Every day social decisions seem to tilt and whirl and whizbang around your head when they involve your children. As confident and fun and carefree as you might be with your “pre-kid” crew, there seems to be a subtext when trying to make friends with fellow parents. A fissure of uncertainty as you wonder if you are being sized up as “sleep-over hostess worthy.”
Of course, all of this mental anxiety over fitting in could be my own fault. I have a legendary RBF. I perceive myself as socially awkward, which has the catch-22 effect of making me even more socially awkward. Although I might make a great first impression (and now that I am masked up in public, my RBF is somewhat hidden and diminished, so I’ve got that going for me), I am still lousy at following through with acquaintances because I overthink everything to the point of it being comically painful. Or painfully comical.
Honestly, it’s not that I don’t like you. Or worry that you don’t like me. (Okay, that’s not true — I do worry, when I’m not busy trying to remember if I grabbed the dance bag, football gear, soccer cleats, band instruments and school play costume, AND if it is my weekend with my babies, and if so, WHAT AM I GOING TO FEED THEM AND OMG THEY EAT SO MUCH.) I want to like you and fit in with you — it just doesn’t seem to pan out.
Do I have a magical solution for any mama out there who feels like an outsider? Unfortunately, not really. Except to be you. Do you. Parent how you see fit. Try not to keep up with the in-crowd as tempting as it might be, because let’s face it, the perfect lives you see portrayed on social media aren’t real. Don’t compare yourself to the posed moments. They are but a glimpse into someone else’s life that’s likely as messy as your own. (I feel certain that even the most enviable in-moms doubt themselves in some ways as well. Perhaps the stay-at-home mama is wowed that you both work and parent. The mom who brings store-bought treats is envious of your Pinterest-worthy goodies.) I remind myself of that all the time. To paraphrase a meme I saw recently, just because you don’t act like someone you think is cool doesn’t mean that you aren’t cool. I mean, think about the movie Pretty in Pink. Quirky outsider Duckie and slick, popular Blane don’t act alike at all but they are both cool in their own right.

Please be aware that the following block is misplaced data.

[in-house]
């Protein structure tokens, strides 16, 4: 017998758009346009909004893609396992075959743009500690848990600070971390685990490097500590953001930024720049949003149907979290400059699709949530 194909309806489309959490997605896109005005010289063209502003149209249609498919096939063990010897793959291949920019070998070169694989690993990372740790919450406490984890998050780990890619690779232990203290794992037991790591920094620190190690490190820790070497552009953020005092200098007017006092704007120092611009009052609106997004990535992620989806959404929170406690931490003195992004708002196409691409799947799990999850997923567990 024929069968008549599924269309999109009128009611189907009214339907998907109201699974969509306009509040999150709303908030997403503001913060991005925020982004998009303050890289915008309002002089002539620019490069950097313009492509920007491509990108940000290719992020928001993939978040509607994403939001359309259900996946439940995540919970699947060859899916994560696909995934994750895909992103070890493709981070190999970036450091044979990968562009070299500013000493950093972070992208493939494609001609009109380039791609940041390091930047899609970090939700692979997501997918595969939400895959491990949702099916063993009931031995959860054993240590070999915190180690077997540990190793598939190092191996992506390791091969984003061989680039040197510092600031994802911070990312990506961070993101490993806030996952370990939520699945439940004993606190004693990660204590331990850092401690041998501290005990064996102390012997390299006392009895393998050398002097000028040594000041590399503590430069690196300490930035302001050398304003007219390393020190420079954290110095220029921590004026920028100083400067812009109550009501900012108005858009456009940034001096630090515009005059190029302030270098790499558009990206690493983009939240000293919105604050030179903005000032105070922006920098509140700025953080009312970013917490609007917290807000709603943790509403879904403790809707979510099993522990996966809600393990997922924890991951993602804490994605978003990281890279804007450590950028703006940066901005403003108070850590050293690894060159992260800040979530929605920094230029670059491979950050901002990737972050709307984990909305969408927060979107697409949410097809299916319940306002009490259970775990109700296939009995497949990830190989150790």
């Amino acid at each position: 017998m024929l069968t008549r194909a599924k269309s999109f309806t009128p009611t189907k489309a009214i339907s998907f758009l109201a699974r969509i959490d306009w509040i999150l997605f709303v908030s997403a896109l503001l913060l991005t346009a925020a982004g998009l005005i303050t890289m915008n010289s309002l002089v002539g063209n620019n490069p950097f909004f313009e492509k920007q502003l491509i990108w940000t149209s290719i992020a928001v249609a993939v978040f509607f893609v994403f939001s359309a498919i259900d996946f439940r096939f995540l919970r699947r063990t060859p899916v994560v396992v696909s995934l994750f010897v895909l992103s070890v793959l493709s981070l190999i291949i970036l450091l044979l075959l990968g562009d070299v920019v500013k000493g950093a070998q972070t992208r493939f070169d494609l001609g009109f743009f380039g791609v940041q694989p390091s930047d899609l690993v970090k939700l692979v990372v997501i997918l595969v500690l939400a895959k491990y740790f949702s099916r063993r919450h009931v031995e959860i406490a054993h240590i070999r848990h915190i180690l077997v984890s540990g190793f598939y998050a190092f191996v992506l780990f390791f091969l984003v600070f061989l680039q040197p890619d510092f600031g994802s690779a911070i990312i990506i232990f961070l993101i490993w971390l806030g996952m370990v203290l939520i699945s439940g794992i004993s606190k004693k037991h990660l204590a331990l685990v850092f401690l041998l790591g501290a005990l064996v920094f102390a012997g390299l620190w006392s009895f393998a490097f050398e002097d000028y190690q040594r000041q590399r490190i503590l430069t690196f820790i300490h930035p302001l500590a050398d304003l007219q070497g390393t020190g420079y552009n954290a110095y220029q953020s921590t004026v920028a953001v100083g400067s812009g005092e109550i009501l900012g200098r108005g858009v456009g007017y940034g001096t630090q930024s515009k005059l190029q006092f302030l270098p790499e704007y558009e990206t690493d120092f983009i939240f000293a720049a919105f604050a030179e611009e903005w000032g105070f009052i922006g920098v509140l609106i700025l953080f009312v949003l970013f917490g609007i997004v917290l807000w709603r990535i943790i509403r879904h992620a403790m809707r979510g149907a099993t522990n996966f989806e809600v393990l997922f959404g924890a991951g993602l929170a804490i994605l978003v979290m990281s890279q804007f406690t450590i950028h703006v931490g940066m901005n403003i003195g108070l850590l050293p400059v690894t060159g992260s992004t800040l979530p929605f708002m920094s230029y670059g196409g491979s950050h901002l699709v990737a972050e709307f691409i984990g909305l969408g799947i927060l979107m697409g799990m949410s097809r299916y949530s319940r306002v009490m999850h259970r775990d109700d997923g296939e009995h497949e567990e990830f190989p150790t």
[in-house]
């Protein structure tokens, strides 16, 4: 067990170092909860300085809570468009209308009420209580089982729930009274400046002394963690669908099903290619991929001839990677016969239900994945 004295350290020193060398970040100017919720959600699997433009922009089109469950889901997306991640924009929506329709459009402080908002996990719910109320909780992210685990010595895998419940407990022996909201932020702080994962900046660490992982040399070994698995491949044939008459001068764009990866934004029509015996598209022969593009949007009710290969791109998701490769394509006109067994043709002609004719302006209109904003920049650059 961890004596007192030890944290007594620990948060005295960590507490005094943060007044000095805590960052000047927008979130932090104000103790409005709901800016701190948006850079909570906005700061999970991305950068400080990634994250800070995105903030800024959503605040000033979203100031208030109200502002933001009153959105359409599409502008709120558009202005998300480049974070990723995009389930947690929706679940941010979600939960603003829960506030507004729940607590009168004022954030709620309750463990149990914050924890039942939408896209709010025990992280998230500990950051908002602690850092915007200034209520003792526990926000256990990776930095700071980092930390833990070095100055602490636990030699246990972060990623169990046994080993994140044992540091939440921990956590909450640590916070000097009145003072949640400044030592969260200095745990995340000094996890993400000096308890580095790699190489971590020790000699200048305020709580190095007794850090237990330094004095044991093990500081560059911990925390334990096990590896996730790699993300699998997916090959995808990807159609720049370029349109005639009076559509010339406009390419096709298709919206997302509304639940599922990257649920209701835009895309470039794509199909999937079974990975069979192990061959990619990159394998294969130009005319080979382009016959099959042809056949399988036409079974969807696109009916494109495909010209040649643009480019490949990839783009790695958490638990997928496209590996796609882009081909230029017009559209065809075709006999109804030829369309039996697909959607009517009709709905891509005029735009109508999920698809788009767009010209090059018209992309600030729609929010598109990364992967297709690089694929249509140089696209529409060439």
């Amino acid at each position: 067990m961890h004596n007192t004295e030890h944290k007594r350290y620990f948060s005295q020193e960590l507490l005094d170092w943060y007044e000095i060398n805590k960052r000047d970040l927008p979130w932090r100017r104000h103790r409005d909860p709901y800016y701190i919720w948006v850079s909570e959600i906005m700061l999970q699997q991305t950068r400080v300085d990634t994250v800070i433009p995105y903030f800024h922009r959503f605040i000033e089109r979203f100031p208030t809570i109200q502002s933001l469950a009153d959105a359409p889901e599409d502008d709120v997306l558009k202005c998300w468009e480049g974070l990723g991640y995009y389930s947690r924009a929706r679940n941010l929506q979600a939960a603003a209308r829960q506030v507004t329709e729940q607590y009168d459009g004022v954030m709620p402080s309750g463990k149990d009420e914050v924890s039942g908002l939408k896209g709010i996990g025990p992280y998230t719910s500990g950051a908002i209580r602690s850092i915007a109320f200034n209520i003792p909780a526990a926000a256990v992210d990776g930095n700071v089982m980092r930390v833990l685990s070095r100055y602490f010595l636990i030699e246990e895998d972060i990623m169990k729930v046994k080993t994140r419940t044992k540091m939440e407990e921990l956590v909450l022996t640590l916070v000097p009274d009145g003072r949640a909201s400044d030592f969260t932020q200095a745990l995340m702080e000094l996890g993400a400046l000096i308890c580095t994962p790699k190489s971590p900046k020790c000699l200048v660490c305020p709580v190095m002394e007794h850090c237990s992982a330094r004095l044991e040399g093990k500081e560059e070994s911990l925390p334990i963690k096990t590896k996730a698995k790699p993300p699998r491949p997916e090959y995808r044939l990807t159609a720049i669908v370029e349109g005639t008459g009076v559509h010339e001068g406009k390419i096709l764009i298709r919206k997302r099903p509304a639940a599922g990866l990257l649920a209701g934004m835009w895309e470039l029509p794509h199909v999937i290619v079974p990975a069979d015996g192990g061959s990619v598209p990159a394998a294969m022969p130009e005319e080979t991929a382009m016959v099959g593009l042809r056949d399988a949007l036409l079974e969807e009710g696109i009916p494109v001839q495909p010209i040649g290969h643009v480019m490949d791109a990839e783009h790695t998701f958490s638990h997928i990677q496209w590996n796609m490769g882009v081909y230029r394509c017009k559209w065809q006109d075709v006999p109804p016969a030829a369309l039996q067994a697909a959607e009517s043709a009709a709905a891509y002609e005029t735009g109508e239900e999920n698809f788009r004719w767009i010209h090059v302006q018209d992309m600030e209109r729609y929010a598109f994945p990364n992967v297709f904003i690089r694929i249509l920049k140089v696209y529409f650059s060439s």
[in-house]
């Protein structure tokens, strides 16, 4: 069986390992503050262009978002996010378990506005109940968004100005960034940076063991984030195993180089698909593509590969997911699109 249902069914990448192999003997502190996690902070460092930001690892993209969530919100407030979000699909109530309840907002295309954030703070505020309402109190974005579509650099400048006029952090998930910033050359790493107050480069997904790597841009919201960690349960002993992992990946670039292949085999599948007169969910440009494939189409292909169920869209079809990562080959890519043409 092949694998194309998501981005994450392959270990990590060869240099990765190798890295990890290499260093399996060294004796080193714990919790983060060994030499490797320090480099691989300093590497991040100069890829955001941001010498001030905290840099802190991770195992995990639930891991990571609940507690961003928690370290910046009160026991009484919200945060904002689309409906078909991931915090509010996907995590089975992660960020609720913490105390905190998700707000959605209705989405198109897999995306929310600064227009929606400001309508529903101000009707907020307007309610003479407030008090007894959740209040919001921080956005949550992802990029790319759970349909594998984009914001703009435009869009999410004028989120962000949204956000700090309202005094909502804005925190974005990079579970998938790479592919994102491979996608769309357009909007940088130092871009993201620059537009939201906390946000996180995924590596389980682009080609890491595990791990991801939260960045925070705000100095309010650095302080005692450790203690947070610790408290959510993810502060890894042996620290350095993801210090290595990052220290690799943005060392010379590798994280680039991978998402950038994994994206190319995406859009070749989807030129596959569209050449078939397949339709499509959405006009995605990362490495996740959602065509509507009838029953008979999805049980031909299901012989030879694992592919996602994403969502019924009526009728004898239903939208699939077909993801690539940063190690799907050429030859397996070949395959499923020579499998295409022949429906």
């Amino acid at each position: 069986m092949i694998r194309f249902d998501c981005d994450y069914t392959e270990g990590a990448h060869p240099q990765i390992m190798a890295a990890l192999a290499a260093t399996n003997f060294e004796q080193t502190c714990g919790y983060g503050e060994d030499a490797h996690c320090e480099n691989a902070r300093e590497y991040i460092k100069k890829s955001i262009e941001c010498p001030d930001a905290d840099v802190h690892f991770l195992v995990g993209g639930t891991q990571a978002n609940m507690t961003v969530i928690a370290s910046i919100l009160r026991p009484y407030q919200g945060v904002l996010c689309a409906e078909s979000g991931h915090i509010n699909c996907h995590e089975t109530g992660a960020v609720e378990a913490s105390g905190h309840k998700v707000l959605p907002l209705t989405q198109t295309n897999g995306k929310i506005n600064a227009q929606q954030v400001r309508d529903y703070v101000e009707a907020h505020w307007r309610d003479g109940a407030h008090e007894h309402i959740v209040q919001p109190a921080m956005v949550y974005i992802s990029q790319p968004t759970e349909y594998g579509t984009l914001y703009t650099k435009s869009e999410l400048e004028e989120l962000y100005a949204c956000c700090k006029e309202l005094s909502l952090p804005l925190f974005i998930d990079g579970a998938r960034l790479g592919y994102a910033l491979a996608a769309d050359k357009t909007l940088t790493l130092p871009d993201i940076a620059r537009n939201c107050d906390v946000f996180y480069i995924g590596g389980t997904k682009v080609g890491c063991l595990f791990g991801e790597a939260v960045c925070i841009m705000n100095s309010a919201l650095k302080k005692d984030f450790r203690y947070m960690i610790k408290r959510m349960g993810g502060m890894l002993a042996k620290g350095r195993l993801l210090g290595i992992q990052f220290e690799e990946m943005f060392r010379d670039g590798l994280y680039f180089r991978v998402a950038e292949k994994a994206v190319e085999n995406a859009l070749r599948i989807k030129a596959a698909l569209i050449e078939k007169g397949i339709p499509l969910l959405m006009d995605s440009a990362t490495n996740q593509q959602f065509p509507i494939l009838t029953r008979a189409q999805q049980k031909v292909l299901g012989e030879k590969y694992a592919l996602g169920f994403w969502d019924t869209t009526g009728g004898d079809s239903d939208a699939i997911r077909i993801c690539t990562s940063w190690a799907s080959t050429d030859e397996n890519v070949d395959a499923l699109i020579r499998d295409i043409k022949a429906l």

One of my college friends told me that Facebook lies, and she is so right. I have reconnected with my gang of pre-children girlfriends and that is probably my safe zone. So if you have someone from your past, or even present, that makes you feel like you can be yourself, cherish them. Perhaps this is the time to reach out and revitalize a friendship with someone who might need the contact even more than you do.
Really, moms. Let’s all take a breath. Inhale some kindness for ourselves. Soak up the kind of grace we show the mothers whose cliques in which we might secretly wish to be included, and particularly the solidarity we secretly feel for the moms we know are not, just like us. Because in today’s world, does any of this matter? In the face of a terrifying racial divide and a very real and unknown viral pandemic, how much importance can be put on feeling like an outsider? Not much.
Just think — it’s fewer people you have to try to social distance from. Now you can just ride in the next drive-by car parade for your kid’s school mate and wave from the comfort of your own car like the queen we both know you really are.